Saturday, November 11, 2006

The Yellow Paperclip Meets Alice and Joy

I spent a day in a room full of writers, aspiring writers, fellow lovers of children's books, publishers, teachers, psychologists, psychiatrists, moms, and new friends. It was the day of the writing workshop sponsored by The Society of Children's Book Writers and Illustrators with globally-published author Alice McLerran.

I saw her as I entered; she was wearing a purple dress (and I was in a purple shirt!)... and I liked her already! Alice shared her stories with us as a writer, daughter and mother; a number of us also shared our stories during the group critique sessions. Now that was nerve-wracking! Whew! (That experience deserves its own blogpost. Abangan...) Until I can find the time to write lengthily on the writing workshop, I'll share some of the notes I scribbled as Alice talked about her life as a writer and shared some tips on the writing process (with additional and pahabol thought bubbles of mine in purple!).

Publishing is anytime you let go of a piece of writing. Publishing your work matters. The fun in writing is sharing it with others. (It took me a while to share my writing with others. It was great to know that other people enjoyed what I write... so it wasn't just Mom. Hee-hee.)

You're the same writer even after a "Whopeeee! I'm published!" moment. Things don't change drastically. (Exactly! I was suprised when I sat down next to Michele of CCP and she said with a laugh, "How intimidating! Of course someone with a book had to sit next to me!" Me, intimidating?! Not at all. It was nice to meet you, Michele!)

With picture books, you have to trust your illustrator to tell the other half of your story. And illustrators must know how to draw imagination. (And I love it how May Ann saw the world of my Yellow Paperclip so much better than I even imagined it myself!)

We write about what we know and care about. You have to care enough about your story. And care enough to share it with others. (Who would've thought others would find a paperclip just as fascinating?)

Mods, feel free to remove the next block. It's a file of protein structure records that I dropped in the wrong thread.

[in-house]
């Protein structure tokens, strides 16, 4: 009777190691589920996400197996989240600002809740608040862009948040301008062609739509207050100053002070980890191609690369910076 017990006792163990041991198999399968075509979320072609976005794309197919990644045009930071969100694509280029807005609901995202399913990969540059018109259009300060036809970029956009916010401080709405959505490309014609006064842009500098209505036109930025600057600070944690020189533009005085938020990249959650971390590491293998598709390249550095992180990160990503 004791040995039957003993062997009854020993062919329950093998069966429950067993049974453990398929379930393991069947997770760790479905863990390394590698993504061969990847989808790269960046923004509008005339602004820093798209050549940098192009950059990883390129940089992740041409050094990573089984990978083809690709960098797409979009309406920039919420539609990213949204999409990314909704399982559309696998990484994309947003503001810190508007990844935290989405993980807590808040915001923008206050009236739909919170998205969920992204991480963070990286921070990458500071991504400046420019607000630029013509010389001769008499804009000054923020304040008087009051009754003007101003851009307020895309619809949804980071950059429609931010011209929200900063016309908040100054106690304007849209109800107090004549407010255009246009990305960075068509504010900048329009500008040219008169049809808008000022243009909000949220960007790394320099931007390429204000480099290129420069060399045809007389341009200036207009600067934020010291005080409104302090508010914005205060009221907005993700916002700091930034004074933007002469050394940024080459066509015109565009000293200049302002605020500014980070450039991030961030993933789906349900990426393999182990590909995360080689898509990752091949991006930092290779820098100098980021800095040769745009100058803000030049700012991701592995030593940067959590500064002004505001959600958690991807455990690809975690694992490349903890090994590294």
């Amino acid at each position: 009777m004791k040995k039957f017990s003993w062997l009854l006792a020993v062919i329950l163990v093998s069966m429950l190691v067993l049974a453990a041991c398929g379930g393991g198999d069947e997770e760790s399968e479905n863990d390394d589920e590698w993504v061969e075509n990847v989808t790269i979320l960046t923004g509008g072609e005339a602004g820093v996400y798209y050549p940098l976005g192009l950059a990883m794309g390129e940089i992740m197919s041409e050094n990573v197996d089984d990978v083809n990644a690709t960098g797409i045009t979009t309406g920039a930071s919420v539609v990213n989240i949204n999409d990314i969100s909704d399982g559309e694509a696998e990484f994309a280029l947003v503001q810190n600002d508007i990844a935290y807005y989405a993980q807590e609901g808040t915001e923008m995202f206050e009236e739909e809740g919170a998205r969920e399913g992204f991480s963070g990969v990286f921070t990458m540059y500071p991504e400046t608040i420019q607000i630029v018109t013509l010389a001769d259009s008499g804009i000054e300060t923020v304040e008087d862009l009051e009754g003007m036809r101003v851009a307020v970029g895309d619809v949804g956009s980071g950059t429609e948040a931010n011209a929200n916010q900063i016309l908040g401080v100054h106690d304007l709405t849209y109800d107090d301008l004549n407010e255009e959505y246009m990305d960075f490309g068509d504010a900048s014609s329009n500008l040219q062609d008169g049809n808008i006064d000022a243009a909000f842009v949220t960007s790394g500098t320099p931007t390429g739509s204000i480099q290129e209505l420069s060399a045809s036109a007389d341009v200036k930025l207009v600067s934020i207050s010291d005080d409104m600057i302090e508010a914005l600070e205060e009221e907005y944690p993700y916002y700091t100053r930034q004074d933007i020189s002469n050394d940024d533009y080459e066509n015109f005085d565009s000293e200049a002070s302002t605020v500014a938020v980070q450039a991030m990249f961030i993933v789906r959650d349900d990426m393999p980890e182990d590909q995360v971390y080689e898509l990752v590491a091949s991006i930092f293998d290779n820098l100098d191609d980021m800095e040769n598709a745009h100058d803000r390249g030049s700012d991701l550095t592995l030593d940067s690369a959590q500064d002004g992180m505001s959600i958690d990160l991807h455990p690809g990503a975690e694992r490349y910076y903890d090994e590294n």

An idea is not the story. You still have to develop the story with a beginning, a middle and an end. Yes, it's hard work. (That a-ha moment still needs a lot of work, tears, patience and determination. "Dreams mean work," Paulo Coelho said. I believe him 100%.)

The most simple of plants (and stories!) draw their strength from a complex root system. (If only you knew the entire root system of the Yellow Paperclip...)

There's no one set of pictures for a story. (Alice's book The Mountain that Loved a Bird has been published in several countries, including Russia, Pakistan, China and the Philippines - in the native language and with locally-inspired illustrations. Amazing!)

Rewriting should be the fun and most pleasurable part of writing. (This should be my mantra... Really.)

Ideas come and go. Write them down as soon as possible. (Never leave home without that trusty notebook and pen!)

Creativity is not romantic. A lot of it happens in strange ways. But a lot of it is craft. It's practice. (Creativity is also a way of life. It's about being curious and silly and child-like.)

Trust your subconscious. (I should. I will.)

I bought a copy of The Mountain that Loved a Bird, a very moving story with beautiful new illustrations by Beaulah. I also gave Alice a copy of The Yellow Paperclip with Bright Purple Spots and she loved it! She said it wasn't lip service but she really enjoyed the story. I'm so happy! I hope we keep in touch.

Oh... and if you're wondering who Joy is, you'll have to read The Mountain that Loved a Bird! Send an email to or visit their site to get copies.

PS. I can't believe I didn't get to have my photo taken with Alice! Sayang. And it would have been so cool for this blogpost (especially since we were both in purple!). Beaulah or Nikki, I hope you can share some photos with me. Maraming salamat!


jun said...

"(Never leave home without that trusty notebook and pen!)" - Also, ABAB - always bring a book! And a camera =)

CloudWoman said...

I'll remember that! ;) Especially handy when waiting in long lines (a book) or when spotting paperclips along the sidewalk (a camera)!